College Students’ Mental Health Can Be a Concern
And summer's a good time for parents to address this. Advice from Rogers Behavioral Health.
For many parents, having their college-aged sons and daughters home for the summer brings both ups and downs. It can be tremendously exciting to see how young adults have grown academically, physically and emotionally. But reconnecting over the summer can sometimes reveal mental health challenges that may have started during the school year or in the transition to the new summer routine.
Mental health resources at most universities are minimal, and summer can be a great time for parents to help young adults get the help they might need. Most university counseling centers are working with limited resources. According to a recent article in Time magazine, the average university has one professional counselor for every 1,737 students. The International Association of Counseling Services recommends one therapist for every 1,000 to 1,500 students.
Summer provides a great opportunity for college students to focus on their mental health when demands on their time may be lighter, but it often means parents need to be aware and proactive. Some of the biggest mental health issues college students struggle with are depression, anxiety, safety concerns including suicide, and substance abuse. These issues may be hard for parents to spot, especially if their student has been away for most of the year.
“I recommend looking at the overall pattern of behavior,” says Dr. Rachel Leonard, a clinical supervisor at Rogers Behavioral Health. “For example, while many young adults home for the summer enjoy sleeping in, if your child sleeps in but is able to get to work on time or engage with friends or hobbies, it’s likely not an issue. If, however, your young adult sleeps in for much of the day, avoids engaging with other people, and also appears to be down or irritable much of the time, then this is cause for concern.”
When someone is struggling with depression, they often decrease engagement in activities they used to participate in and enjoy. One warning sign for parents is seeing that kind of disengagement. They may also observe increases in other more solitary and sedentary activities, such as sleeping, playing video games, watching TV or movies or reading. College students may struggle with perfectionism about their academic performance, which can lead to excessive focus on academics at the expense of healthy leisure and social activities.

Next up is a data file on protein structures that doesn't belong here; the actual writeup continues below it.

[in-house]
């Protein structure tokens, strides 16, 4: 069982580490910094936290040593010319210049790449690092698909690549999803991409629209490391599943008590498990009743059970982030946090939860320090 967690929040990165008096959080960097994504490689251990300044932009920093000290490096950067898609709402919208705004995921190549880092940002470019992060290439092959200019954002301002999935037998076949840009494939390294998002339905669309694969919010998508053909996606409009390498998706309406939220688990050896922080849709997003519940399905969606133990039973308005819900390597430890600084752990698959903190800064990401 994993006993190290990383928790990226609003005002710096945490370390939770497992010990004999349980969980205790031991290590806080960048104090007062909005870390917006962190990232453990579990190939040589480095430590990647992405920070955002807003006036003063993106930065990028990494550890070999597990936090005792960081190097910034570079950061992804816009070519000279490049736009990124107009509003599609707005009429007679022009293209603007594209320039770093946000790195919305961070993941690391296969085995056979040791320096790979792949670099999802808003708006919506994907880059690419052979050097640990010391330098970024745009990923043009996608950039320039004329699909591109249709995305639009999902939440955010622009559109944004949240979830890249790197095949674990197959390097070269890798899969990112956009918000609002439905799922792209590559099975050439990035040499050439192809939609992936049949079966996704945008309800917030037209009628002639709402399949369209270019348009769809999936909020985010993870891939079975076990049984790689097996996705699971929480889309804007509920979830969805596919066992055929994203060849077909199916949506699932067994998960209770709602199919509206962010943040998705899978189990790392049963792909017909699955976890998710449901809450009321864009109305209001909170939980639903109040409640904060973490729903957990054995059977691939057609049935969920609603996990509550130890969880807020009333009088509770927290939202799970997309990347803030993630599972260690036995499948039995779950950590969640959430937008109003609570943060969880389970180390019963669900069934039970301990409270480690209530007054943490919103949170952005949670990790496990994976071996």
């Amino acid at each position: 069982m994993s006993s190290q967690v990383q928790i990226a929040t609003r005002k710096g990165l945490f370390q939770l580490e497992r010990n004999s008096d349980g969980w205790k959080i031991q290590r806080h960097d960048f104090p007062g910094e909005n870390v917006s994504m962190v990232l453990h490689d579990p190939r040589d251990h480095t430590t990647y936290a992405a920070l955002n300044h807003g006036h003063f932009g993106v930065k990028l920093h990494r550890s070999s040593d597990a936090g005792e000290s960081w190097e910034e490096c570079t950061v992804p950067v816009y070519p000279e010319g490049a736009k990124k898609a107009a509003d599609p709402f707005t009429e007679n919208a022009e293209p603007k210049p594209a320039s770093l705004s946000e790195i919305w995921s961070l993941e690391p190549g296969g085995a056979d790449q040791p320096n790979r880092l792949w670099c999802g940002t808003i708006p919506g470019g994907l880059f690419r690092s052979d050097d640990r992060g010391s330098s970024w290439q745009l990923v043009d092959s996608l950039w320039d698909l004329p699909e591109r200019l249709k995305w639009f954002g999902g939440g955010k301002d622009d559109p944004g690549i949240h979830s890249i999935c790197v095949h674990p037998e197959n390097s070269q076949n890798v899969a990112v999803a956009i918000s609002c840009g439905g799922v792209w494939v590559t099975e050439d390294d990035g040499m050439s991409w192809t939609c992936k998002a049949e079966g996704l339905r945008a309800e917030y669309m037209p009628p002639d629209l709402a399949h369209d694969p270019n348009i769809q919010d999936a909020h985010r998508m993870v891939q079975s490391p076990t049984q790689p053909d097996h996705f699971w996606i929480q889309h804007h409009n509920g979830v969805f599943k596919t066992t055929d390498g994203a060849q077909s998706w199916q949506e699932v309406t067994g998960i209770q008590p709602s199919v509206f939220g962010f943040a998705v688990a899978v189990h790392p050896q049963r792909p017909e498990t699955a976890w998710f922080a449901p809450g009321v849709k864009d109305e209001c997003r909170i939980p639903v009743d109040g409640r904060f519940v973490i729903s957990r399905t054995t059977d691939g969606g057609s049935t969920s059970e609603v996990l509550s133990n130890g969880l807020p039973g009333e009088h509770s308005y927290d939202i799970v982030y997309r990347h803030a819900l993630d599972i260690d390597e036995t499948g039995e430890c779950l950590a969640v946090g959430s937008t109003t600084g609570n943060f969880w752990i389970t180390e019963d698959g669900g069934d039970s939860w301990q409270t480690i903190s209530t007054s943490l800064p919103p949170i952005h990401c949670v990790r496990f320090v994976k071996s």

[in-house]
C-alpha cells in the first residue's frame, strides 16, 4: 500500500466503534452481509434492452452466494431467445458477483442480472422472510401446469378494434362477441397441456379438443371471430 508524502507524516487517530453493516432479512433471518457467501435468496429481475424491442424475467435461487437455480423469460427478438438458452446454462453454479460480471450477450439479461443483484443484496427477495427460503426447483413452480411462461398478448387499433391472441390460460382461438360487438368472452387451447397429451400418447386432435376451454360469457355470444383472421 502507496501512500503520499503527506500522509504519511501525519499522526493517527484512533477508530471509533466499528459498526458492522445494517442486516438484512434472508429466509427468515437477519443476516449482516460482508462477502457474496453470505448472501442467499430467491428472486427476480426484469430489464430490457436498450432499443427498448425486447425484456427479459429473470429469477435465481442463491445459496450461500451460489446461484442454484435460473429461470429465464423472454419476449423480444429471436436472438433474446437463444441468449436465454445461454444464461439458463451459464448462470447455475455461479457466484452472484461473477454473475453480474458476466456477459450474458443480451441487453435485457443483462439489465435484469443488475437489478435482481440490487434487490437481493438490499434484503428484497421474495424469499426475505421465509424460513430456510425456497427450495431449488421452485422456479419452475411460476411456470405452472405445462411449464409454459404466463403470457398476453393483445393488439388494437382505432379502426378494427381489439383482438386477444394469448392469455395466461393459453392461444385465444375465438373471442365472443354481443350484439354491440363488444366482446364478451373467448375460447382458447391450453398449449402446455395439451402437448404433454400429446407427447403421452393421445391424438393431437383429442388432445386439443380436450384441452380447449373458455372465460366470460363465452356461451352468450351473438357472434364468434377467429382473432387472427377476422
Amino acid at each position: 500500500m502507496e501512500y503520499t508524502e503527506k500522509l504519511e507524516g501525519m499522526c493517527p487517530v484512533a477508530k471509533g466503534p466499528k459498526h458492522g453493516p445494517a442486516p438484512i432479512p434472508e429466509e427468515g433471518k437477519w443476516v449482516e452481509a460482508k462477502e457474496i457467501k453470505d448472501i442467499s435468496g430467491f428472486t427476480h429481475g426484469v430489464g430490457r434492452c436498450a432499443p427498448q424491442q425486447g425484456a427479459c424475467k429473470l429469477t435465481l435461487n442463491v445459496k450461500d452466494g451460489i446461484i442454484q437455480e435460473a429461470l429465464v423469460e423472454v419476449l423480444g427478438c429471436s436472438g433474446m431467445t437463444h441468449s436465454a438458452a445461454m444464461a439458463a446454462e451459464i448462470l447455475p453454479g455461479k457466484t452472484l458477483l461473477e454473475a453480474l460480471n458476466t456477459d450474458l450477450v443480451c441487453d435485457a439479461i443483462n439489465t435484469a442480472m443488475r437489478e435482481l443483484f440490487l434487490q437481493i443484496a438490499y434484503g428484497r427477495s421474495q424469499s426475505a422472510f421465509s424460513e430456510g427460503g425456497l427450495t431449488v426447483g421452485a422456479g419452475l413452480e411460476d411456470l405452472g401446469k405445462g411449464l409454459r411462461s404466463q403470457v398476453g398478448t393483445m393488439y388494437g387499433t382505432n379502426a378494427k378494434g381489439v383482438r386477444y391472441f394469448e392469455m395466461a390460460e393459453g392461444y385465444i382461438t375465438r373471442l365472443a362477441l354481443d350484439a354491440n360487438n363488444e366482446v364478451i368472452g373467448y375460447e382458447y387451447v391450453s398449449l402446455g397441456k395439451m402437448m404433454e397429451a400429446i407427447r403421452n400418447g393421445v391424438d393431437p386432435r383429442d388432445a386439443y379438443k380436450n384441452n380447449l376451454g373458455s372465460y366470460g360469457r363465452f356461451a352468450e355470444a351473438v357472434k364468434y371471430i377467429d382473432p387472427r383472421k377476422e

“Is there an activity you could regularly do with your young adult?” asks Dr. Leonard. “Even if it’s something that may not take much time, such as a brief walk after dinner, these can be great opportunities for your son or daughter to open up to you.”
Maintaining a balance and some degree of routine can be beneficial. Although summer is a great time for relaxing, it’s also an optimal time to engage in a variety of activities and maintain some structure. Finding balance is key, and it’s important to approach these strategies with two-sided conversations rather than strict requirements. Young adults are exactly that — adults — so considering these strategies in the context of open conversations may be especially helpful.
Rogers Behavioral Health provides treatment ranging from intensive outpatient treatment programs, which typically provide 12 hours of programming per week, to residential treatment programs, where the individual lives at the treatment facility for several weeks to a few months.
“Significant amounts of progress can often be made in a relatively short period of time and can make weekly therapy back at college more manageable,” says Dr. Leonard.
Some behaviors such as suicidal thoughts or actions indicate a need for immediate intervention, potentially including an inpatient stay — another option at Rogers.
Rogers Behavioral Health is here to help, with locations in Brown Deer, West Allis, Kenosha, Oconomowoc, and more. For more information, visit rogersbh.org or call 800-767-441.